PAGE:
All of the independent and smaller wineries, distilleries and breweries communitized (see below more information on the word “communitized”) where they based their operations.

Think of large beer producers who have been losing market share for a decade if not longer were departing from their market share and that was transferred to local producers (brewpub/microbreweries).  The community where a WBS is located gained from building a closer relationship with their customer base, left an economic impression as they hired people, purchased supplies and services, leased space, purchased equipment, used utility services and gave to their community, etc.  If we were under the larger brewery model the closest relationship someone might have with a large producer is a broadcast commercial or perhaps a sponsored event.  The direct consumer touch is relationship and expanding the customer palate and introducing them to styles they might not have tasted before.  Also and importantly the large brewing model was that there was little if any economic impact in each community they sold their product.  The many producers today have become an integral of where they are located and they are geographical distributed throughout the US.  “Communitized” means many things as it highlights a relationship that is highly valued and important and is local.  Other businesses beyond WBS enterprise can also have communitizing affects such as coffee roasters, independent restaurants, and other small and independent businesses.

If a smaller WBS brand in a community had a dependency on on-premise during this crisis–what happened to their sales?

Many of these business can still be classified as a startup and no doubt have little to no owners equity and certain significant debt loads.  Operating expenses, rents, debt servicing did not stop during this crisis for many if not all small businesses.  And the level of support available is most likely spotty and only covering a small percentage of small businesses.  Reporting on Shake Shack and Ruth’s Chris’s Steak House getting recovery support was well publicized and it was surprising to many (I know Shake Shack returning those dollars) that a well-known larger enterprise got funding but smaller one’s did not.

I fear that many WBS and other businesses will not survive this crisis–the communitzing affect of these business added to their local economy and the reverse will be punishing as well.

Opportunity?

There is no clear answers beyond overwhelming Coronavirus testing and a vaccine.

There was not a national focus on how to respond to this pandemic and the patch work of what happens next as states open and others do not.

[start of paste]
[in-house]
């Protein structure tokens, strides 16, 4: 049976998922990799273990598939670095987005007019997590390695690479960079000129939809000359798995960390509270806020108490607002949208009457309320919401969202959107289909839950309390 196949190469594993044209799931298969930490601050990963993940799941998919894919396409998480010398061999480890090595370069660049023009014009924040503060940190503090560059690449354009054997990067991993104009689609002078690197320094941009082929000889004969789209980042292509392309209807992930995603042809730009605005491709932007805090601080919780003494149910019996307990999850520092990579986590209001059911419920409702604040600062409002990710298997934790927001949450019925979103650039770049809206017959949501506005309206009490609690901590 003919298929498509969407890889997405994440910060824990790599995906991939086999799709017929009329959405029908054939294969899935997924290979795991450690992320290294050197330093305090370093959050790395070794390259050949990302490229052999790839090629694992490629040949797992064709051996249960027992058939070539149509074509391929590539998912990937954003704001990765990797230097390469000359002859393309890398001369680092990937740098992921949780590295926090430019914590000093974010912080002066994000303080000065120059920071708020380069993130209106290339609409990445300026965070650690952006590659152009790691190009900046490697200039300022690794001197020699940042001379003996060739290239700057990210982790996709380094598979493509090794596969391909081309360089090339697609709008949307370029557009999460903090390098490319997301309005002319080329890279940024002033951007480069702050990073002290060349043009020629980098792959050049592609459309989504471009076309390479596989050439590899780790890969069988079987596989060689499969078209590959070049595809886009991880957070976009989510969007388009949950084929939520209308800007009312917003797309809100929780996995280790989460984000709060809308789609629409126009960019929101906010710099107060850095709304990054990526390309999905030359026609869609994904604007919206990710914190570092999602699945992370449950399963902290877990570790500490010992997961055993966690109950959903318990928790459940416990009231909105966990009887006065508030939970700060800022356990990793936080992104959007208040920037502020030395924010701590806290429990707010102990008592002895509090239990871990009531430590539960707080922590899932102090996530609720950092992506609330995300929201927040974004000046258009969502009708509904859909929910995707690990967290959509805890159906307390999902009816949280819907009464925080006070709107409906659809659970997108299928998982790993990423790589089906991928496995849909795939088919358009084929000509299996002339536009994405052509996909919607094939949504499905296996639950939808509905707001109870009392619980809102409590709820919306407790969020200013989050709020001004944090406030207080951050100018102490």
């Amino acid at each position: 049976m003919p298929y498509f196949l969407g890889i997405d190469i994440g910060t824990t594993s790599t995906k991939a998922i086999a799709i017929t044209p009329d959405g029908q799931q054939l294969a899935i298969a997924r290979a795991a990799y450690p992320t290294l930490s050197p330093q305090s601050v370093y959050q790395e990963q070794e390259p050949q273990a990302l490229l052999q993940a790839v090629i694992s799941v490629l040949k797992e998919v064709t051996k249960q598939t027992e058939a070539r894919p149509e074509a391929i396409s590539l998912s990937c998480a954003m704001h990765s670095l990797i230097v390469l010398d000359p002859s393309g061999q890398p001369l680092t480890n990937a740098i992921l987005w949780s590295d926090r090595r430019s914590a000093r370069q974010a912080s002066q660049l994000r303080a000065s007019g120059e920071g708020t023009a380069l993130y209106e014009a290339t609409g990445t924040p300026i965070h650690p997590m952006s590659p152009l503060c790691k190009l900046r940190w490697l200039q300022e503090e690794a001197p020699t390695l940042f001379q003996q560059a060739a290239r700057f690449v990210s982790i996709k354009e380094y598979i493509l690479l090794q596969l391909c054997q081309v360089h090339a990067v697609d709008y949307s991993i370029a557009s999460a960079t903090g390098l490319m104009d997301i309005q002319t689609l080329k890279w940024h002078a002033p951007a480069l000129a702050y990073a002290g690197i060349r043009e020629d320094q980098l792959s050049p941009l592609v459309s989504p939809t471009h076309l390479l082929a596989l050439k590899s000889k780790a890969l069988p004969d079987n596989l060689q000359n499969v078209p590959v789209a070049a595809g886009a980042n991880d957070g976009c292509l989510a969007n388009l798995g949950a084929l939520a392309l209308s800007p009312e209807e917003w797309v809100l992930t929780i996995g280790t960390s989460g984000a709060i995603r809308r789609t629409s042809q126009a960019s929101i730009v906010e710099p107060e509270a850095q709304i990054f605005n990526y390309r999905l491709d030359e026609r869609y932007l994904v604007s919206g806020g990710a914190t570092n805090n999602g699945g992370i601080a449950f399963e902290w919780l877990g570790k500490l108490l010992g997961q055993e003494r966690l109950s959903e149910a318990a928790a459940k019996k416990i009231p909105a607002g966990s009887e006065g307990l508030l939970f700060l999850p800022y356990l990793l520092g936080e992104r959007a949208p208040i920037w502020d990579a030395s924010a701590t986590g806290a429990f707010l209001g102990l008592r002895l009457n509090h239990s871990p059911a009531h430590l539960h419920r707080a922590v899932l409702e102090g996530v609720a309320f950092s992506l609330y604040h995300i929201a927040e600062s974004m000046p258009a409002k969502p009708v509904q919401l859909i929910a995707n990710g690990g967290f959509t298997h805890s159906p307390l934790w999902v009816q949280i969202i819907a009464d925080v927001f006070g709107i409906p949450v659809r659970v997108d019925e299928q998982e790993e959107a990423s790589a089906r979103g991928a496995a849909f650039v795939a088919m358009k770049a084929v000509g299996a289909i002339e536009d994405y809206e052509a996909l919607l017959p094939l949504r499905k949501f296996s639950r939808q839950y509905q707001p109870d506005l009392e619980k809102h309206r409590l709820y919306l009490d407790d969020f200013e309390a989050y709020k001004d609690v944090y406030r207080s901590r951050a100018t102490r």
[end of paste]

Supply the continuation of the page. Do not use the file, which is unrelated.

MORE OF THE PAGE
I hope that where there is a small business that partners and stakeholders will help to insure survival–landlords, service and product suppliers, and especially financial institution needs to play a part as well.  It is in everyone’s interest that there is a “communitized” approach to insuring WBS and other small businesses survive.

Until the US has a more concerted Coronavirus approach there is a horizon of continuing problems of spikes and outbreaks? If you are a small business owner you should consider pandemic planning and if you live in an area with natural disasters (earthquake, hurricane, etc)–you should consider contingency business operation plans.

As mentioned previously here are graphs on number of wineries, breweries and distilleries at specific years:

As I said in my podcast and repeat here I do hope all business survive.

You can help by being a customer of a small business and also giving them a shout out on social media!  I will be keeping a close eye on the industry and reporting back if there are some interesting analytics and trends.


Santé,

James

James the Wine Guy

Demystifying Wine…One Bottle at a Time from all wine regions around the world.

*References for market numbers:

https://www.brewersassociation.org/statistics-and-data/national-beer-stats/

https://www.statista.com/statistics/259353/number-of-wineries-in-the-us/

https://www.bw166.com/2019/01/13/u-s-beverage-alcohol-spending-hits-253-8-billion-in-2018-5-1-versus-2017/

© 2020 James Melendez / James the Wine Guy— All Rights Reserved – for my original Content, drawings, art work, graphs, photographs, logo, brand name, rating, rating, taxonomy, graphic and award, “Communitizing” content and design and all designs of James the Wine Guy.  James the Wine Guy is also on Facebook, Twitter and most major social medias.

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Posted in Beer, Business, Economy, Market, Spirits, wine | Leave a comment